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Welcome to the Encyclopedia of Science Fiction, Fourth Edition. Some sample entries appear below. Click here for the Introduction; here for the masthead; here for Acknowledgments; here for the FAQ; here for advice on citations. Find entries via the search box above (more details here) or browse the menu categories in the grey bar at the top of this page.

Site updated on 27 June 2022
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Latham, Philip

Pseudonym used for his sf by US astronomer Robert Shirley Richardson (1902-1981). He began publishing sf in the magazines with "N Day" (January 1946 Astounding), and continued to 1977, with twenty or so stories in all; many had astronomical themes (see Astronomy). The most anthologized is "The Xi Effect" (January 1950 Astounding), in which Earth is found to be in a segment of the Universe that is contracting without limit – leading to Disaster as the shrinkage eventually makes light ...

Pohl, Frederik

(1919-2013) US man-of-letters and author, professionally involved in the sf field as an editor, literary agent, fan and author since his teens, his first published piece being a poem, "Elegy to a Dead Satellite: Luna" (October 1937 Amazing) as by Elton V Andrews, and his first story proper – the first of well over 200 in an active career of more than seven decades (see Longevity in Writers) – being "Before the Universe" with C M Kornbluth, writing together as S D Gottesman, for ...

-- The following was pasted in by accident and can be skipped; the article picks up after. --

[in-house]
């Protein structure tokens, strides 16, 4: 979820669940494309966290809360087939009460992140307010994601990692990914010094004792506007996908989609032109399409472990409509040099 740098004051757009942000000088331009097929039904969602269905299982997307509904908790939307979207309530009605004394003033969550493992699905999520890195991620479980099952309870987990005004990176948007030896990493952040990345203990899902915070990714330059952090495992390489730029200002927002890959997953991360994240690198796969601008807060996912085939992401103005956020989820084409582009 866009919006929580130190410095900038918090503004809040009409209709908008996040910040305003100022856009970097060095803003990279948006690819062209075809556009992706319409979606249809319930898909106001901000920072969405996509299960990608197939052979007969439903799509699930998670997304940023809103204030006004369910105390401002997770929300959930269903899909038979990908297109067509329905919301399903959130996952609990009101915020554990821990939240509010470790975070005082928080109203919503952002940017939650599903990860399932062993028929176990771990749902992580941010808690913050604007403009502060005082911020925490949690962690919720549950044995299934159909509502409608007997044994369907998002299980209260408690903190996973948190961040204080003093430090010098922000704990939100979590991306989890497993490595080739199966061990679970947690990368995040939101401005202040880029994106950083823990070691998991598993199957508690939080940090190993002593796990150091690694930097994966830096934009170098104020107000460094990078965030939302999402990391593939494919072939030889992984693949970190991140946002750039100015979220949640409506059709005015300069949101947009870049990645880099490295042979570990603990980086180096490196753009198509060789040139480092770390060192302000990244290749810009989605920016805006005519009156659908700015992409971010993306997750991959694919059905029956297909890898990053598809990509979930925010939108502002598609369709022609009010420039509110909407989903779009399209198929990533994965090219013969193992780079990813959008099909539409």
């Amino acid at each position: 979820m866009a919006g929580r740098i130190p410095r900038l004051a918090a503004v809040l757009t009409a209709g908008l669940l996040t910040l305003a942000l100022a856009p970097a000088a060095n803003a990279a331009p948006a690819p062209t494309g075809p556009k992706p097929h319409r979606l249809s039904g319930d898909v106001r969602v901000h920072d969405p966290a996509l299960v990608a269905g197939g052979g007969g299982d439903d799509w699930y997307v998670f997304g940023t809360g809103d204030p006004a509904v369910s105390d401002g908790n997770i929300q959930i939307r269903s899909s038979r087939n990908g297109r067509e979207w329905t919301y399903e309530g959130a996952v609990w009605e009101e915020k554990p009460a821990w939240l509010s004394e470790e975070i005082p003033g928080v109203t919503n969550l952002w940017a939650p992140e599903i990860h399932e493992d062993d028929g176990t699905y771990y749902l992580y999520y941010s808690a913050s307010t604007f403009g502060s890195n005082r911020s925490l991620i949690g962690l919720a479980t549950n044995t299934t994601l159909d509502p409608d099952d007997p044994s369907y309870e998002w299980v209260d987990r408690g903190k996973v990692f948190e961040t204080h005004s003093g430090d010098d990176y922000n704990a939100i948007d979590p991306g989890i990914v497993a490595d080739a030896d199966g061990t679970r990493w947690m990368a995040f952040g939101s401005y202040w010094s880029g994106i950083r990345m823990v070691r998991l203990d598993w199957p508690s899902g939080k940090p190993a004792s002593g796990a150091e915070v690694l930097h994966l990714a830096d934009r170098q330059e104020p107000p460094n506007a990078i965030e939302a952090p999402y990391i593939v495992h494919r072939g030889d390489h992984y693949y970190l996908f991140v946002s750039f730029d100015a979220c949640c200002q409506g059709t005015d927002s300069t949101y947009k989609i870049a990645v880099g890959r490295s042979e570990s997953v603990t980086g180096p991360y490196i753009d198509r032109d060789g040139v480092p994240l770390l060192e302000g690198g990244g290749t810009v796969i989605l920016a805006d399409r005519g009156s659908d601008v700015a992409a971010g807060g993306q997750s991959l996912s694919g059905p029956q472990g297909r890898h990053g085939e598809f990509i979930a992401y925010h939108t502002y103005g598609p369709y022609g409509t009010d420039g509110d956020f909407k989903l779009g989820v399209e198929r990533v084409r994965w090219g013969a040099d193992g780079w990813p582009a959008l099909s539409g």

Callinan, David

(?   -    ) UK author whose Fortress Manhattan (1995) hectically depicts a Near Future Manhattan (see New York) as an enclave whose internal environment is redolent of Cyberpunk, while beyond the walls Mutants and others clamour for entrance. [JC]


From the earliest days of Proto SF, satire was its prevailing mode, and this inheritance was evident even after sf proper began in the nineteenth century. The Shorter Oxford English Dictionary defines satire as literary work "in which prevailing vices or follies are held up to ridicule". Proto sf is seldom interested in imagining the societies of other worlds or future times for their own sake; most proto sf of the seventeenth and eighteenth centuries (by, for example, Cyrano de Bergerac, ...

Herter, David

(1963-    ) US author who began publishing work of genre interest with "The Late Mr Havel's Apartment" (in Borderlands 4, anth 1994, edited by Thomas F Monteleone), the interest in Czech life and history in this story proving to shape his later career, though his first novel, Ceres Storm (2000), which is a modern Fantastic Voyage tale that follows a young man across the solar system in his search for the Ur-being of whom he – and his AI companion – are avatars. ...

Langford, David

(1953-    ) UK author, critic, editor, publisher and sf fan, in the latter capacity recipient of 21 Hugo awards for fan writing – some of the best of his several hundred pieces are assembled as Let's Hear It for the Deaf Man (coll 1992 chap US; much exp vt The Silence of the Langford 1996; exp 2015 ebook) as Dave Langford, edited by Ben Yalow – plus five Best Fanzine Hugos and one Semiprozine Hugo for his self-produced news magazine, Ansible (which see). His one ...

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